WHO warns of advances in germ warfare

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The Independent US

New advances in technology have made it possible for terrorists to kill millions of people with chemical or biological weapons, the World Health Organisation warned yesterday.

In a draft of a 179-page report that was rushed out after calls for advice on how to combat germ warfare, the United Nations health agency said: "The magnitude of possible impacts on civilian populations of their use or threatened use obliges governments both to seek prevention and to prepare response plans."

The WHO's report was issued as it emerged that an order would be issued in the United States today grounding all crop-dusting planes in response to fears that terrorists may have been plotting to use the aircraft to spray chemical or biological weapons.

A Federal Aviation Authority source said that "national security agencies" had asked the authority to ground the 3,500 crop-dusters, amid growing evidence that the terrorists behind the 11 September attacks had plans to use them to launch other attacks.

A flight manual for crop-dusters was found among the possessions of Zacarias Moussaoui, who is in federal custody on immigration violations. He was detained after he sought flight training in Minnesota and the school grew suspicious and called authorities.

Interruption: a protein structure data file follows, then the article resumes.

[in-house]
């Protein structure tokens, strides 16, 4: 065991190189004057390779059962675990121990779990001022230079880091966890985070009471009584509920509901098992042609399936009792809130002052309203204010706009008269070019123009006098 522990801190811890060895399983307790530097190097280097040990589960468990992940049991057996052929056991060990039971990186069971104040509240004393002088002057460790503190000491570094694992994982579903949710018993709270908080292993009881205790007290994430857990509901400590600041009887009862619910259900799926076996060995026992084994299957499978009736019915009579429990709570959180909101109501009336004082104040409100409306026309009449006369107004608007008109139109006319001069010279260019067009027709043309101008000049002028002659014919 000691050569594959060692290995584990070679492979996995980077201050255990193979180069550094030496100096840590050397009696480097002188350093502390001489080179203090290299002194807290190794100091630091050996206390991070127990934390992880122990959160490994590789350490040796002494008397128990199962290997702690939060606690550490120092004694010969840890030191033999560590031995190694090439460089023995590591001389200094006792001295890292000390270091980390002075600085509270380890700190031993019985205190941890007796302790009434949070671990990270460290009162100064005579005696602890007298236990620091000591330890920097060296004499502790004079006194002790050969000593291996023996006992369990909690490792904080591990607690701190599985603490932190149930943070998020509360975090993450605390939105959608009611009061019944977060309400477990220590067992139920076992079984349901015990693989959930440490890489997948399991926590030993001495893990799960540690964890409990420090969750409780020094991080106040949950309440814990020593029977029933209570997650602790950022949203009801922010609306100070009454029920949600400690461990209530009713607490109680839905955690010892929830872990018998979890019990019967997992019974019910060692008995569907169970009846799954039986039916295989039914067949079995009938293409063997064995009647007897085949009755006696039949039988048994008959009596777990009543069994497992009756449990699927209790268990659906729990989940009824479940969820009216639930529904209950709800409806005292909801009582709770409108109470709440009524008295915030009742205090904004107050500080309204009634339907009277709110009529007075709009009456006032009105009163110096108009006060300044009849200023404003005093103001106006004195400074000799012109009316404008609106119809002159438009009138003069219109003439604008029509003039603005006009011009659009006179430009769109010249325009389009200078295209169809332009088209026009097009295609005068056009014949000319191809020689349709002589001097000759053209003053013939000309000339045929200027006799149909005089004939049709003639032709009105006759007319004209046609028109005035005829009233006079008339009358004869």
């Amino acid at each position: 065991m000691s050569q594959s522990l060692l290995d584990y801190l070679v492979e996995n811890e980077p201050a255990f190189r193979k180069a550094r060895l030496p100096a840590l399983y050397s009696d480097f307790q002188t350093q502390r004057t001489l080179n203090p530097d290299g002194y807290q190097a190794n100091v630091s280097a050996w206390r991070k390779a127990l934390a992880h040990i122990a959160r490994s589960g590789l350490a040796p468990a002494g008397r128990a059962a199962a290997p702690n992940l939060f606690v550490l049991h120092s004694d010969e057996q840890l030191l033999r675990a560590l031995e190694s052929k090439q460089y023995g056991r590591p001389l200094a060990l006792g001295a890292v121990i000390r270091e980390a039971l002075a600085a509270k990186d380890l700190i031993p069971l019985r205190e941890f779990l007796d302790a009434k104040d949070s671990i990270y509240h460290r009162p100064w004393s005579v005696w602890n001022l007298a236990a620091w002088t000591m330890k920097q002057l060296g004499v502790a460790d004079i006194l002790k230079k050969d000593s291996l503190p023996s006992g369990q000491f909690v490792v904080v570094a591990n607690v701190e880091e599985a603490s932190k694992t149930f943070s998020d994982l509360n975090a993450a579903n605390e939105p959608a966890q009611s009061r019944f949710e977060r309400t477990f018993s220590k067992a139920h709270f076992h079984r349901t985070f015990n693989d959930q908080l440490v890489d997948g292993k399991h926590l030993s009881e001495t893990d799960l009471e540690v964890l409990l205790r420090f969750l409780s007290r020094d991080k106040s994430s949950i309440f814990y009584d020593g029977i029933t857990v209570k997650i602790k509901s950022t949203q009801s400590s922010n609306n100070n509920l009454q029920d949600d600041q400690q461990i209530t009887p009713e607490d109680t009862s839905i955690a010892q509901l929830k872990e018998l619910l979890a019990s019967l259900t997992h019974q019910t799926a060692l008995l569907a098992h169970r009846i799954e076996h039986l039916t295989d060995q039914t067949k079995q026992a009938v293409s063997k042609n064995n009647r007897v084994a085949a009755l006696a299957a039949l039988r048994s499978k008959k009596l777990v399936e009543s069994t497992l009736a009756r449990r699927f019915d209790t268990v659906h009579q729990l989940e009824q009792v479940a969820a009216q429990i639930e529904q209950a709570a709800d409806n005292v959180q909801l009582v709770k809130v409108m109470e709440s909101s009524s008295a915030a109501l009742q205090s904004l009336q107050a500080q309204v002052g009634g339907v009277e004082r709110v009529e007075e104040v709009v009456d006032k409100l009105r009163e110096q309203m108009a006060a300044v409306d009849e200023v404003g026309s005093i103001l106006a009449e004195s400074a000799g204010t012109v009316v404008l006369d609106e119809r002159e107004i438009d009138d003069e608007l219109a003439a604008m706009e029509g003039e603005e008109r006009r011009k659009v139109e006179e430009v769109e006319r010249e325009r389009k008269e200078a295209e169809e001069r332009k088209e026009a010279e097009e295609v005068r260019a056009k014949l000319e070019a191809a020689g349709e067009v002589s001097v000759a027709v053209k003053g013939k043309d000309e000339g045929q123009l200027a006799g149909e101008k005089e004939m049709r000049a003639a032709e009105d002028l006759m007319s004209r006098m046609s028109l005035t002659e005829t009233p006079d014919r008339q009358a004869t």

Yesterday it was revealed that a group of Middle Eastern men, apparently including Mohamed Atta – the man believed to have flown a hijacked airliner into the north tower of the World Trade Centre in New York – had made numerous inquiries about crop-dusters at a Florida fertiliser company in recent months.

J D "Will" Lee, the general manager of South Florida Crop Care in Belle Glade, said he was visited by two or three men of Middle Eastern origin almost every weekend for six to eight weeks before the attacks in New York and Washington. He said they were persistent and asked "odd questions" about his blue and yellow 502 Air Tractor crop-duster.

"I wouldn't spend any time talking to them or telling them anything because I didn't think it was any of their business," said Mr Lee.

Often arriving in rented vans at the Belle Glade municipal airport, where the crop-dusting business is located, the men asked about the range of the aircraft, what quantity of chemicals it would haul, how difficult it was to fly and how much fuel it would carry, he said.

Mr Lee said that a colleague, James Lester, had identified one of the men to the FBI as Mohamed Atta.

Mr Lester told The Washington Post that Atta repeatedly asked him to let him see the interior of the cockpit and asked how to start the planes. Mr Lester refused the requests. "I just told the guys, 'You can't get in the airplane'," he said. "They just kept standing around."

Specifically what the men planned to do with the crop-dusters is unclear but there are fears that they intended to use them to spray deadly germs or chemicals.

A government official said: "The theory is that they were looking into this as a back-up to their main objective or else as a whole other type of operation that could still be a concern. There are certainly enough questions to elevate our concerns."

Intelligence sources have already said they believe that Osama bin Laden and his network may have access to such weapons.

Donald Rumsfeld, the US Defence Secretary, said at the weekend that countries sponsoring terrorism had "very active chemical and biological warfare programmes." He added: "We know that they are in close contact with terrorist networks around the world."

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